Image Credits: Brigitte Lacombe | Amazon
With the recent revelations about Harvey Weinstein coming to light, people are talking about sexual harassment in the workplace on every show and every platform. That makes it a serendipitous coincidence that this week, the week of October 16th, is the publication of Gretchen Carlson’s new book, Be Fierce: Stop Harassment and Take Your Power Back. Though she was a well-known face on Fox News, she made headlines when she came out and accused former Fox News CEO Roger Ailes of sexual harassment. Carlson coming forward and doing so led to a chain reaction of other women coming out with claims against him. Ultimately, he was removed from his position at Fox News. Gretchen Carlson is so much more than a woman who had the courage to speak out. She’s a respected journalist, a mother of two children, and a former Miss America. She risked her career to speak up, but we’re glad she did. In her new book, Be Fierce, Carlson shares the lessons she has learned so that women, and men, can take back their power from people who might abuse it through sexual harassment.
There have been a lot of people talking about sexual harassment, but not every voice out there is informed, sensitive to the victims, or aware of their own relation to the issue. Gretchen Carlson sets the record straight, saying, “Make no mistake—sexual harassment is not just about sex. It’s really about power. Sexual harassers feel they can get away with it because they believe they’re the ones holding all the cards. It doesn’t occur to them that the women they’re harassing have power too.”
Be Fierce is a book that comes from the heart and punches you in the gut. It is likely that as young women we have experienced sexual harassment in our own lives. This book provides a great well of advice on how to handle the situation as it arises, how to make it stop, and how to go forward with your allegations to make sure it never happens to someone again. Some of her best advice on handling the situation as it arises it to keep your “eyes wide open” and knowing your rights in the workplace. From there, know “document problems” as they arise. A lot of the comments that accusers receive when they come forward is that they have no proof, so keep the proof as you receive it. Keep text messages, emails, and photograph if they will help you prove what has happened. My personal favorite was “take offense.” Too often, people follow up rude and inappropriate comments with “no offense intended.” It doesn’t matter if they intended offense or not, if you’re offended, take offense and say so. Carlson’s book follows up this advice with some seriously great examples of how to shut down those situations.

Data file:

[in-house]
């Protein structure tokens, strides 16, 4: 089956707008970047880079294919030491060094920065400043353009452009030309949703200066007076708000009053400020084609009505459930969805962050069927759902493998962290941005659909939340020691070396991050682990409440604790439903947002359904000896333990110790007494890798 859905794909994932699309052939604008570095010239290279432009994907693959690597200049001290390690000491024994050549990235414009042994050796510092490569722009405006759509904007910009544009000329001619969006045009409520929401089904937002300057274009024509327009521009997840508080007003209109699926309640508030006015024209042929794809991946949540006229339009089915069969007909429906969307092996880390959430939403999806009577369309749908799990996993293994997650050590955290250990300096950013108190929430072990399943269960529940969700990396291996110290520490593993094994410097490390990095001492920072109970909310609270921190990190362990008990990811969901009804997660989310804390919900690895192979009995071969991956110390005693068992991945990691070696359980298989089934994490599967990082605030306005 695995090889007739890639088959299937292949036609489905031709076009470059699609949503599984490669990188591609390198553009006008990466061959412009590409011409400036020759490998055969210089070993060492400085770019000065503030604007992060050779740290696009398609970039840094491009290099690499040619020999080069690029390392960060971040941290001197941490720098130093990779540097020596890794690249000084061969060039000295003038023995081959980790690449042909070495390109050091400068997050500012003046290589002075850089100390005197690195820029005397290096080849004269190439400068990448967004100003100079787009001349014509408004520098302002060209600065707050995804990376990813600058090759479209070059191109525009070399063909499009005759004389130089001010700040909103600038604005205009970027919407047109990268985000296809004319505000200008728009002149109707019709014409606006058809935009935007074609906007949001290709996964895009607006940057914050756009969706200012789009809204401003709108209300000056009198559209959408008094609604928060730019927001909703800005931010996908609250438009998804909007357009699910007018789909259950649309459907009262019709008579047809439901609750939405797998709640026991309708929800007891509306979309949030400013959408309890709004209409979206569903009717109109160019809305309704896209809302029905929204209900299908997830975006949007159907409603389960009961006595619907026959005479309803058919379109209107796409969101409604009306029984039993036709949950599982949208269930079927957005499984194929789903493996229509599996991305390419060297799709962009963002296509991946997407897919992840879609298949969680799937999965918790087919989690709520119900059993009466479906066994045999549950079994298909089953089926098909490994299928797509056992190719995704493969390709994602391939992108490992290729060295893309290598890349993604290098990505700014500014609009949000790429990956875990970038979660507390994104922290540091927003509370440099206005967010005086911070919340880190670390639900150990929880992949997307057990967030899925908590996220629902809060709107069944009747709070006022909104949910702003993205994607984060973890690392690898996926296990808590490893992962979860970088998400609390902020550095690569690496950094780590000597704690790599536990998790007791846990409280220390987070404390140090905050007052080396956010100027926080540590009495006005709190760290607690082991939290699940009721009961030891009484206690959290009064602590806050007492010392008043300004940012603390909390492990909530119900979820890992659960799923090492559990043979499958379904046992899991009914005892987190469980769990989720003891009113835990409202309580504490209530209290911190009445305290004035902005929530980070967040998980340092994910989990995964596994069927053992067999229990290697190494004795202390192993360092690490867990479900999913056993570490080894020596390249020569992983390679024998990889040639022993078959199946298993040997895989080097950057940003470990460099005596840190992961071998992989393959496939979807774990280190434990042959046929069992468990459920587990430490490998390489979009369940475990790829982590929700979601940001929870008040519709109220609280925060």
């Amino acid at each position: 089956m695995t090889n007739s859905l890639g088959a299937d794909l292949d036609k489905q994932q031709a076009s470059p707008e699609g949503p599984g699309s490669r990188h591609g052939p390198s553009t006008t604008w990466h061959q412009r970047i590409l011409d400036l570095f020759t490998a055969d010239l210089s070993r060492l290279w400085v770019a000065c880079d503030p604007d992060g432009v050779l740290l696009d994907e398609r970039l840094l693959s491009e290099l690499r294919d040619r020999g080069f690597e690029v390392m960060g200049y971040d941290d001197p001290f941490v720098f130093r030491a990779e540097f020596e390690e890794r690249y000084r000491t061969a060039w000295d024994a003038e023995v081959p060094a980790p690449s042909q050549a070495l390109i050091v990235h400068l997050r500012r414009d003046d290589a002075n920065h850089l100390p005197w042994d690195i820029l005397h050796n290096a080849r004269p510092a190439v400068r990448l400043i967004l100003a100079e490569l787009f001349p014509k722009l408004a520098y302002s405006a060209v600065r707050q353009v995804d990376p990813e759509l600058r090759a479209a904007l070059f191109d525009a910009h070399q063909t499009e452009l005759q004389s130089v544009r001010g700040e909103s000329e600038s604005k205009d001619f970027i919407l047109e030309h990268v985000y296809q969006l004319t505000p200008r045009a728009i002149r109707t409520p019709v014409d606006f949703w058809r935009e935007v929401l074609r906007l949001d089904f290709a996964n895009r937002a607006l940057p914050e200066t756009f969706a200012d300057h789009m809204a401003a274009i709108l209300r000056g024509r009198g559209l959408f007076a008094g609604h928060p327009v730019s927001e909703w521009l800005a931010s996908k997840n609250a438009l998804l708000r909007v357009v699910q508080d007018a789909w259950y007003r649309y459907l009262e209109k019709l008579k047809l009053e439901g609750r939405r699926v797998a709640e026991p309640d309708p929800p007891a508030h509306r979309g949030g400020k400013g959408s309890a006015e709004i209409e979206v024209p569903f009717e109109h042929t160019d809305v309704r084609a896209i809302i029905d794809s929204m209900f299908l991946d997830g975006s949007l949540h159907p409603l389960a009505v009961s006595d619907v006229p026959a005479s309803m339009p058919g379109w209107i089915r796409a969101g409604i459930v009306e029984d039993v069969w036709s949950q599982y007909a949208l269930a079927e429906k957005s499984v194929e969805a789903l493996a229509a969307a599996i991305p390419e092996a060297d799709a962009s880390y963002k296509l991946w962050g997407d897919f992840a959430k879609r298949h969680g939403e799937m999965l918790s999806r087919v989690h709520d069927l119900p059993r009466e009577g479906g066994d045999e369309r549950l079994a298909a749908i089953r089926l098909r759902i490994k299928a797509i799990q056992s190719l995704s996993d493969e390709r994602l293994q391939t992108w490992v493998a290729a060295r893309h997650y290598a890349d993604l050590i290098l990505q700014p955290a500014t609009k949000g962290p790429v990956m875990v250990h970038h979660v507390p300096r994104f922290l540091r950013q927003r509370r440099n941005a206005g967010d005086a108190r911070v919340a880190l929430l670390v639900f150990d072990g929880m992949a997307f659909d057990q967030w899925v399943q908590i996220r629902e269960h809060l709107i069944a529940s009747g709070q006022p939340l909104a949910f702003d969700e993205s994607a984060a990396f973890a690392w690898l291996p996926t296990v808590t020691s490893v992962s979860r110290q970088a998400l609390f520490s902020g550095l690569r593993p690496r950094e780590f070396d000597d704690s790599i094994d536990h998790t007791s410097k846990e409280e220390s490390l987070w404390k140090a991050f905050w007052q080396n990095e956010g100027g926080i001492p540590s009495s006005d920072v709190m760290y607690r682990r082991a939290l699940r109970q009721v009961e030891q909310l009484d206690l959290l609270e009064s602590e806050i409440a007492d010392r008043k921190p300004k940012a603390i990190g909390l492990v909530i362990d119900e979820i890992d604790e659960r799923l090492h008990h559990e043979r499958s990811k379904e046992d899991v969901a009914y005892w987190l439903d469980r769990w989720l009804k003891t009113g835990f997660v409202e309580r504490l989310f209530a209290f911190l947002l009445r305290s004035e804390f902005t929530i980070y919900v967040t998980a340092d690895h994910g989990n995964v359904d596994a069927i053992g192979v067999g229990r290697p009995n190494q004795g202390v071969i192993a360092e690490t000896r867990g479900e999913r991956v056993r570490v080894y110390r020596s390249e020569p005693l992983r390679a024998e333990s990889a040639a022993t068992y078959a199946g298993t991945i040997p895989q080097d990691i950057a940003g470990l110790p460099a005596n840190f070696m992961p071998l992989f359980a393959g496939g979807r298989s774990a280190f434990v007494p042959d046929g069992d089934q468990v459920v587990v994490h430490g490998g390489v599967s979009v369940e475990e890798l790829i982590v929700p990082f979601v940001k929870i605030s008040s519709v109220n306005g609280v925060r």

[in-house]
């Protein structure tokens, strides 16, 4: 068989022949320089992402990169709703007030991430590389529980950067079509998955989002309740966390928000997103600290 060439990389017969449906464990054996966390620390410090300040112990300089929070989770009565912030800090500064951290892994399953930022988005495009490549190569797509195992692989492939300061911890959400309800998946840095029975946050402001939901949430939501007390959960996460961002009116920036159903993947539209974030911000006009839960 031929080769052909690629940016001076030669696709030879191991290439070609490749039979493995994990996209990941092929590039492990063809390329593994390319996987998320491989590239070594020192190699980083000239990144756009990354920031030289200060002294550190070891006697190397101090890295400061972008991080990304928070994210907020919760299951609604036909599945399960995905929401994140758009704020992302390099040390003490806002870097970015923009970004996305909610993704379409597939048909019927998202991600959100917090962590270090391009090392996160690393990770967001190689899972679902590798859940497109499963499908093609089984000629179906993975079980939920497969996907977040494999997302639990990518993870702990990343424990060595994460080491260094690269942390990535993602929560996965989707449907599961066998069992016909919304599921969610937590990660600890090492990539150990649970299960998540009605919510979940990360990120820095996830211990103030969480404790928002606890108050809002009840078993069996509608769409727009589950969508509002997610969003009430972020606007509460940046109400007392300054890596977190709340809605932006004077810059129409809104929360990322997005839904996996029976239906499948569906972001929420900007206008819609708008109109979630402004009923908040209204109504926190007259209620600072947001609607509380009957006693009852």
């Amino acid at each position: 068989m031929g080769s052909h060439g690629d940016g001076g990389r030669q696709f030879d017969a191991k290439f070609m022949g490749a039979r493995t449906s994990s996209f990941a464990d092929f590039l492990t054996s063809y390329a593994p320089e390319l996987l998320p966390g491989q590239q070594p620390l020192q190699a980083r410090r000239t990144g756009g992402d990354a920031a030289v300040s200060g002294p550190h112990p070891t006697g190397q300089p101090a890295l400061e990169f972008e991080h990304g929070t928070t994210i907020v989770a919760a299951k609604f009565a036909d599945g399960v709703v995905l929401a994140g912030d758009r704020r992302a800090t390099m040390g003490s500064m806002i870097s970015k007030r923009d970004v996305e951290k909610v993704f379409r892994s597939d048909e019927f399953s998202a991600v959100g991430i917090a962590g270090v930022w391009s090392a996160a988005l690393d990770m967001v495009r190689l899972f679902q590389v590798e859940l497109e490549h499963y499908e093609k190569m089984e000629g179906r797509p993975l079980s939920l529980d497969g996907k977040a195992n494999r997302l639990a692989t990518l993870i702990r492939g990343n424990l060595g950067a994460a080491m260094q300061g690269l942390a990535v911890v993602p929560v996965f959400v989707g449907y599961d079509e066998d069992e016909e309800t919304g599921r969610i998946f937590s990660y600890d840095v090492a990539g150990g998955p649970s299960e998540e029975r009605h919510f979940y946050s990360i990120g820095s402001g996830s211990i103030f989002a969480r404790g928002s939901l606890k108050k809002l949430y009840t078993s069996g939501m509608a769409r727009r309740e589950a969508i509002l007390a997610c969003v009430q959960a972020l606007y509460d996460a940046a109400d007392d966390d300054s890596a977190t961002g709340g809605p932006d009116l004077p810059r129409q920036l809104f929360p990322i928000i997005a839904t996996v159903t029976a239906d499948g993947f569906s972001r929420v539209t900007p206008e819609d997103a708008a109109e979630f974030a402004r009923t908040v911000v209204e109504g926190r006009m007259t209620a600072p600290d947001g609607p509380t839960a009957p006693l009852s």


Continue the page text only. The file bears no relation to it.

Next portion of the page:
One of the most important chapters in this book is called “Men Who Defend” and it walks through the way that men can support those who have been sexually harassed and work to build a culture where that is no longer accepted. Often in situations like this, women feel like all the men around them are potential offenders, and often men are afraid to speak up and be told that their thoughts and experience are not valid. This chapter does a lot to look at Carlson’s experiences after coming forward with her allegations. As she writes in chapter seven, “These men [who had stopped her on the street to thank her for coming forward] helped me realize what I had done was important not just for women, but for everyone—men included.” As she points out quite precisely, harassment is not just an issue for men, but a societal issue, and women alone cannot solve it. They need men on board too, and finding men who defend women and hold them up as equals is crucial in this fight.’